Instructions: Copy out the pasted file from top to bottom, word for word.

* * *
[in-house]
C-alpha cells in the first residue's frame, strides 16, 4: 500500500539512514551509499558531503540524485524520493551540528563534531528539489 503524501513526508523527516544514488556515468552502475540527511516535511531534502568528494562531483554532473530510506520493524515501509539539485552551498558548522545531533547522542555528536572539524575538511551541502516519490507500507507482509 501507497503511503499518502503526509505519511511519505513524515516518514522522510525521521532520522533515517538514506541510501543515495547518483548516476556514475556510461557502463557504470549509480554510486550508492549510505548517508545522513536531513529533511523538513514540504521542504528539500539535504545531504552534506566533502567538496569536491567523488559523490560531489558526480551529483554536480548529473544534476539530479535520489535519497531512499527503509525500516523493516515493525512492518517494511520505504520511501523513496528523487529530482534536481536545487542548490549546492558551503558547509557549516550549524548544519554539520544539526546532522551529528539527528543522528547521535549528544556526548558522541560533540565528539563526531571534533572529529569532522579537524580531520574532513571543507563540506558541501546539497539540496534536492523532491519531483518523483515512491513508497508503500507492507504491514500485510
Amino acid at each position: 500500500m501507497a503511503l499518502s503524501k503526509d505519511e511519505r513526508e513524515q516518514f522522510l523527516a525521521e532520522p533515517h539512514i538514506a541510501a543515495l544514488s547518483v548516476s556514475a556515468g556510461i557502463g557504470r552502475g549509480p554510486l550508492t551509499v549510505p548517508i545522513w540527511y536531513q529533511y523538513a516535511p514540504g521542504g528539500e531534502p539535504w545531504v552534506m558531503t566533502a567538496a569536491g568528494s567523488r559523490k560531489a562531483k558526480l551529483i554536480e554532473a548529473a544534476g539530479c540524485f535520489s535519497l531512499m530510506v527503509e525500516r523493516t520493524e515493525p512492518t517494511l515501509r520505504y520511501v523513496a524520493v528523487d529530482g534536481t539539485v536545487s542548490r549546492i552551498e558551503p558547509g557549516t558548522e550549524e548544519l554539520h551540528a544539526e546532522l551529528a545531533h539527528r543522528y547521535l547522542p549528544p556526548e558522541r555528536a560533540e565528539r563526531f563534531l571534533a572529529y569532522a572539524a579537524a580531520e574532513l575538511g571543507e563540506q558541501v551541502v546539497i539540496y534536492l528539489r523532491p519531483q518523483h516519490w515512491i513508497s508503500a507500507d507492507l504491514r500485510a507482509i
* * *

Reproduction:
[in-house]
C-alpha cells in the first residue's frame, strides 16, 4: 500500500539512514551509499558531503540524485524520493551540528563534531528539489 503524501513526508523527516544514488556515468552502475540527511516535511531534502568528494562531483554532473530510506520493524515501509539539485552551498558548522545531533547522542555528536572539524575538511551541502516519490507500507507482509 501507497503511503499518502503526509505519511511519505513524515516518514522522510525521521532520522533515517538514506541510501543515495547518483548516476556514475556510461557502463557504470549509480554510486550508492549510505548517508545522513536531513529533511523538513514540504521542504528539500539535504545531504552534506566533502567538496569536491567523488559523490560531489558526480551529483554536480548529473544534476539530479535520489535519497531512499527503509525500516523493516515493525512492518517494511520505504520511501523513496528523487529530482534536481536545487542548490549546492558551503558547509557549516550549524548544519554539520544539526546532522551529528539527528543522528547521535549528544556526548558522541560533540565528539563526531571534533572529529569532522579537524580531520574532513571543507563540506558541501546539497539540496534536492523532491519531483518523483515512491513508497508503500507492507504491514500485510
Amino acid at each position: 500500500m501507497a503511503l499518502s503524501k503526509d505519511e511519505r513526508e513524515q516518514f522522510l523527516a525521521e532520522p533515517h539512514i538514506a541510501a543515495l544514488s547518483v548516476s556514475a556515468g556510461i557502463g557504470r552502475g549509480p554510486l550508492t551509499v549510505p548517508i545522513w540527511y536531513q529533511y523538513a516535511p514540504g521542504g528539500e531534502p539535504w545531504v552534506m558531503t566533502a567538496a569536491g568528494s567523488r559523490k560531489a562531483k558526480l551529483i554536480e554532473a548529473a544534476g539530479c540524485f535520489s535519497l531512499m530510506v527503509e525500516r523493516t520493524e515493525p512492518t517494511l515501509r520505504y520511501v523513496a524520493v528523487d529530482g534536481t539539485v536545487s542548490r549546492i552551498e558551503p558547509g557549516t558548522e550549524e548544519l554539520h551540528a544539526e546532522l551529528a545531533h539527528r543522528y547521535l547522542p549528544p556526548e558522541r555528536a560533540e565528539r563526531f563534531l571534533a572529529y569532522a572539524a579537524a580531520e574532513l575538511g571543507e563540506q558541501v551541502v546539497i539540496y534536492l528539489r523532491p519531483q518523483h516519490w515512491i513508497s508503500a507500507d507492507l504491514r500485510a507482509i